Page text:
Posts Tagged ‘frogs’

A Croatian Highlight

Sunday, September 22nd, 2013

Before we went to Croatia, Gill sent me a link for a must-see tourist attraction in Split’s city centre – Froggyland. A museum/world wonder, Froggyland comprises a collection of over 500 frogs on which a man named Ferenc Mere performed taxidermy and then positioned in scenes representing human activities. As stated on the Froggyland website:

This collection is truly a unique and exceptional example of the art of taxidermy which, together with its technical value, has the artistic value as well, and which intrigues and attracts people and leaves no one indifferent.

I can wholeheartedly agree that I wasn’t left indifferent when Gill was kind, thoughtful and wonderful enough to take me to Froggyland on my birthday. I was overwhelmed.

Welcome to Froggyland.

Welcome to Froggyland.

The whole Froggyland experience is very special – as we arrived we were greeted by a good-looking blonde girl who welcomed us inside and walked us up a flight of carpeted stairs. Half way up, we were invited to touch the lucky frog, whose painted nose was wearing away from eager tourists’ hands.

He sure looks lucky.

He sure looks lucky.

At the top of the stair was a doorway surrounded by a band of fairy lights and thick, red velvet curtains. It looked like the entrance to either a 1970s bingo hall or a brothel. We were then asked to pay the entrance fee, which Gill generously covered, and then instructed to look closely at each of the 21 display cases as the best parts were in the details. How right she was.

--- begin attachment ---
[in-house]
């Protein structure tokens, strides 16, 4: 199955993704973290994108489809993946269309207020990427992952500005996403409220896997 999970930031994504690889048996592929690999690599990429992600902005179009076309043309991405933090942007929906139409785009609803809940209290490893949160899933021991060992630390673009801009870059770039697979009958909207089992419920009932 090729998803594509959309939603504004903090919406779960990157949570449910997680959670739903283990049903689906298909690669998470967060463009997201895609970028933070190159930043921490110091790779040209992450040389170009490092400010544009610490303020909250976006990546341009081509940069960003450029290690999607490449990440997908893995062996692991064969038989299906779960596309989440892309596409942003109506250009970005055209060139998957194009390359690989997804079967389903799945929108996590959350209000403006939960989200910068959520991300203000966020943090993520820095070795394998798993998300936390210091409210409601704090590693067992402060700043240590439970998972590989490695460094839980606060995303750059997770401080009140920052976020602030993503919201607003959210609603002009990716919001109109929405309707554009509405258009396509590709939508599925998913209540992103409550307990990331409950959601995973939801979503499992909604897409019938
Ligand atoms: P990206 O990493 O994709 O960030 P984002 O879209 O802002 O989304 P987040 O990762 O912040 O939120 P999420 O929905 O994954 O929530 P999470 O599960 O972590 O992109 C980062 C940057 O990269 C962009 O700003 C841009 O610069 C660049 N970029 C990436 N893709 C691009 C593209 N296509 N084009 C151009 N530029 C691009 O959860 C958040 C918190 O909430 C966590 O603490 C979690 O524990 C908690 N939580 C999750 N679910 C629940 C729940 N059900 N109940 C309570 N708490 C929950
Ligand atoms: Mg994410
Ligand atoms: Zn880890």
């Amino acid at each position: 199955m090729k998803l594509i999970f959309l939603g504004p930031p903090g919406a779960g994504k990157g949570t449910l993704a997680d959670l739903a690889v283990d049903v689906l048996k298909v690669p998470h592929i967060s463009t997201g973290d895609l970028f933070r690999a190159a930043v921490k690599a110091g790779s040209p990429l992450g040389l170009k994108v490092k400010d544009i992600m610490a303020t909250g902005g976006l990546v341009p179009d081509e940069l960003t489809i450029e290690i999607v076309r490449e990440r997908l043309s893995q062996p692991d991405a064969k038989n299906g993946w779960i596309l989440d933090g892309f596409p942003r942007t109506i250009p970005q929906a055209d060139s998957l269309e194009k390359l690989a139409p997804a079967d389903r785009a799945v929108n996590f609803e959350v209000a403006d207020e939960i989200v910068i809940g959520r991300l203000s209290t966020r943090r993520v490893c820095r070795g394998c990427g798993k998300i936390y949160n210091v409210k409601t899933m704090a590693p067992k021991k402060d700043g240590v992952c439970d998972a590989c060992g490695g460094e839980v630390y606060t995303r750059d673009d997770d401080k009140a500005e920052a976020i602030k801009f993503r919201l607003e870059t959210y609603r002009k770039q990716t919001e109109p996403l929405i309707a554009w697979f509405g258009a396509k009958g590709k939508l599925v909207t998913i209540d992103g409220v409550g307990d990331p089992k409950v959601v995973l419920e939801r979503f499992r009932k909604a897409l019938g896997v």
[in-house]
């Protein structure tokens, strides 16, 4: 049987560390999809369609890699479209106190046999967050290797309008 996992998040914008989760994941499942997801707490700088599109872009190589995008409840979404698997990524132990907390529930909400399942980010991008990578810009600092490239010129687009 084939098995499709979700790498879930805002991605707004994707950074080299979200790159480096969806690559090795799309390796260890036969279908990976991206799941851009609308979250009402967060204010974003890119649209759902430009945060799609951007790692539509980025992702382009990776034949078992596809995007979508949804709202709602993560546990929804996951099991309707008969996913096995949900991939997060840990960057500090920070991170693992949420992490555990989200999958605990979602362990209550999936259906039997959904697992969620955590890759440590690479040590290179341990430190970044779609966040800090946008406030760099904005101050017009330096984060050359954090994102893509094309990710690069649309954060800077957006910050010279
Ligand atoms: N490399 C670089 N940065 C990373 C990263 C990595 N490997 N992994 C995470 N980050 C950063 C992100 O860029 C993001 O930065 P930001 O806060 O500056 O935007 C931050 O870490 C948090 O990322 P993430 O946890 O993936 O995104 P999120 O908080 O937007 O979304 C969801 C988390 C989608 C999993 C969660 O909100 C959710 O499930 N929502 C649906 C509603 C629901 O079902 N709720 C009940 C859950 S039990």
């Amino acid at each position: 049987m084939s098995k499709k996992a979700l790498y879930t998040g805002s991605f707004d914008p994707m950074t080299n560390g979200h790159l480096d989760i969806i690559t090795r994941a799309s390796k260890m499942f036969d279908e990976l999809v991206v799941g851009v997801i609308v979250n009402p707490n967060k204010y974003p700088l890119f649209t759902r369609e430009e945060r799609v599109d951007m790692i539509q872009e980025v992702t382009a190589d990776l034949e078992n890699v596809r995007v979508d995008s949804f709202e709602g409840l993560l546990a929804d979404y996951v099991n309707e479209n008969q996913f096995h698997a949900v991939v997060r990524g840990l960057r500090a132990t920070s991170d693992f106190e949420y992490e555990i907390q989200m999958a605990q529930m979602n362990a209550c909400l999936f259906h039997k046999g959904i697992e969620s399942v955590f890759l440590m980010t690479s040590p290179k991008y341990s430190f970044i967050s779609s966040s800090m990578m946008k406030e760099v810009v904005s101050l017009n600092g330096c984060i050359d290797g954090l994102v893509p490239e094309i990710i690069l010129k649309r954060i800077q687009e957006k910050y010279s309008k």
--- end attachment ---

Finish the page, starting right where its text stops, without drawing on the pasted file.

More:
Where exactly are we going?

Where exactly are we going?

Who knew stuffed frogs could be so interesting? I have always been a lover of frogs and it was so nice to see them having so much fun in such a wide variety of situations. They were drinking at the pub, playing tennis, undertaking household chores, and even performing in a circus – think of a human activity and there was a frog doing it. The museum describes the scenes as representations of our ancestors, so from these frogs I learnt that in most daily activities there was always someone smoking a pipe and someone was drunk.

Amazing circus skills.

Amazing circus skills.

Two issues that Ferenc would have had to tackle when creating these scenes were the fact that frogs do not have necks and therefore, when standing on their back legs, they tend to stare at the sky. This makes for a very amusing game of tennis. Secondly, a frog’s gender is difficult to determine as boy frogs and girl frogs all look the same and, in my mind, all appear to be male. There were a few scenes where one would jump to the conclusion that the person performing the task should be a woman (e.g. sewing, knitting and any other womanly chore from the 1900s), however the frog didn’t necessarily appear to look like a lady. I would perhaps suggest to Ferenc that more effort into representing the gender of the female frogs (perhaps a skirt or a feminine hat) would add to the displays.

Frogs playing tennis.

Frogs playing tennis.

It was pleasing to see that Gill and I hadn’t been the only visitors to Froggyland that day and I highly recommend it to anyone visiting Split. Not only is the wood panelled, green carpeted, bingo room airconditioned, the displays are highly entertaining and educational. You will learn a lot from our amphibian friends.